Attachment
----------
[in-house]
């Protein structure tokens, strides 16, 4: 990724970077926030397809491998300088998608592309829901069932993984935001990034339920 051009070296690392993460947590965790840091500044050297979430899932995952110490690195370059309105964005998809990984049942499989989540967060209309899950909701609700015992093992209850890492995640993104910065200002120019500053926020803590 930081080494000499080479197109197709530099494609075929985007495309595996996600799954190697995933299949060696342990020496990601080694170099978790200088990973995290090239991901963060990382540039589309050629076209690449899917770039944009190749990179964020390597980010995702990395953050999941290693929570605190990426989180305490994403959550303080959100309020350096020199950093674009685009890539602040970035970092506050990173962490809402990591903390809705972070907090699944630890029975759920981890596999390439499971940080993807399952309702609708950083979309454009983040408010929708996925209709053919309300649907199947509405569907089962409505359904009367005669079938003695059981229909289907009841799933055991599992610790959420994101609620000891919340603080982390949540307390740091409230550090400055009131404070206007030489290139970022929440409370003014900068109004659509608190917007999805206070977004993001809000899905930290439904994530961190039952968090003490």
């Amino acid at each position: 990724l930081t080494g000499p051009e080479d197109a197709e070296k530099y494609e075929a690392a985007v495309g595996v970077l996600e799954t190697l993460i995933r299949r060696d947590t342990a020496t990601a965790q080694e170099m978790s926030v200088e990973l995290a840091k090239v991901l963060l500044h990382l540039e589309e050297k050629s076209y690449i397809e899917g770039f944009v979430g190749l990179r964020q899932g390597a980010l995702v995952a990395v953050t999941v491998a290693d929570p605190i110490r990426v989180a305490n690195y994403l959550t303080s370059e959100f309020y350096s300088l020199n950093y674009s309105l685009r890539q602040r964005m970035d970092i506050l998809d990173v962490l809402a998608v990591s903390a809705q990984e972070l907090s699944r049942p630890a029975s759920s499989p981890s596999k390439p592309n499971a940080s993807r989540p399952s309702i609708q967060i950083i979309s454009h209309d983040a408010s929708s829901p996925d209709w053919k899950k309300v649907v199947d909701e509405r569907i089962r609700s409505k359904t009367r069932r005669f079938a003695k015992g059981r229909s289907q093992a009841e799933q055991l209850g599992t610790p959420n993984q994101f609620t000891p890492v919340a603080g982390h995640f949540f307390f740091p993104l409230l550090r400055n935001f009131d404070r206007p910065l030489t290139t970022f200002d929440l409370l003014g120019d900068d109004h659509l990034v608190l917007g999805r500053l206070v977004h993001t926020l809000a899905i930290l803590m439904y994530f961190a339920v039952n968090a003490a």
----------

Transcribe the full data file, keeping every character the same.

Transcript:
[in-house]
């Protein structure tokens, strides 16, 4: 990724970077926030397809491998300088998608592309829901069932993984935001990034339920 051009070296690392993460947590965790840091500044050297979430899932995952110490690195370059309105964005998809990984049942499989989540967060209309899950909701609700015992093992209850890492995640993104910065200002120019500053926020803590 930081080494000499080479197109197709530099494609075929985007495309595996996600799954190697995933299949060696342990020496990601080694170099978790200088990973995290090239991901963060990382540039589309050629076209690449899917770039944009190749990179964020390597980010995702990395953050999941290693929570605190990426989180305490994403959550303080959100309020350096020199950093674009685009890539602040970035970092506050990173962490809402990591903390809705972070907090699944630890029975759920981890596999390439499971940080993807399952309702609708950083979309454009983040408010929708996925209709053919309300649907199947509405569907089962409505359904009367005669079938003695059981229909289907009841799933055991599992610790959420994101609620000891919340603080982390949540307390740091409230550090400055009131404070206007030489290139970022929440409370003014900068109004659509608190917007999805206070977004993001809000899905930290439904994530961190039952968090003490």
């Amino acid at each position: 990724l930081t080494g000499p051009e080479d197109a197709e070296k530099y494609e075929a690392a985007v495309g595996v970077l996600e799954t190697l993460i995933r299949r060696d947590t342990a020496t990601a965790q080694e170099m978790s926030v200088e990973l995290a840091k090239v991901l963060l500044h990382l540039e589309e050297k050629s076209y690449i397809e899917g770039f944009v979430g190749l990179r964020q899932g390597a980010l995702v995952a990395v953050t999941v491998a290693d929570p605190i110490r990426v989180a305490n690195y994403l959550t303080s370059e959100f309020y350096s300088l020199n950093y674009s309105l685009r890539q602040r964005m970035d970092i506050l998809d990173v962490l809402a998608v990591s903390a809705q990984e972070l907090s699944r049942p630890a029975s759920s499989p981890s596999k390439p592309n499971a940080s993807r989540p399952s309702i609708q967060i950083i979309s454009h209309d983040a408010s929708s829901p996925d209709w053919k899950k309300v649907v199947d909701e509405r569907i089962r609700s409505k359904t009367r069932r005669f079938a003695k015992g059981r229909s289907q093992a009841e799933q055991l209850g599992t610790p959420n993984q994101f609620t000891p890492v919340a603080g982390h995640f949540f307390f740091p993104l409230l550090r400055n935001f009131d404070r206007p910065l030489t290139t970022f200002d929440l409370l003014g120019d900068d109004h659509l990034v608190l917007g999805r500053l206070v977004h993001t926020l809000a899905i930290l803590m439904y994530f961190a339920v039952n968090a003490a």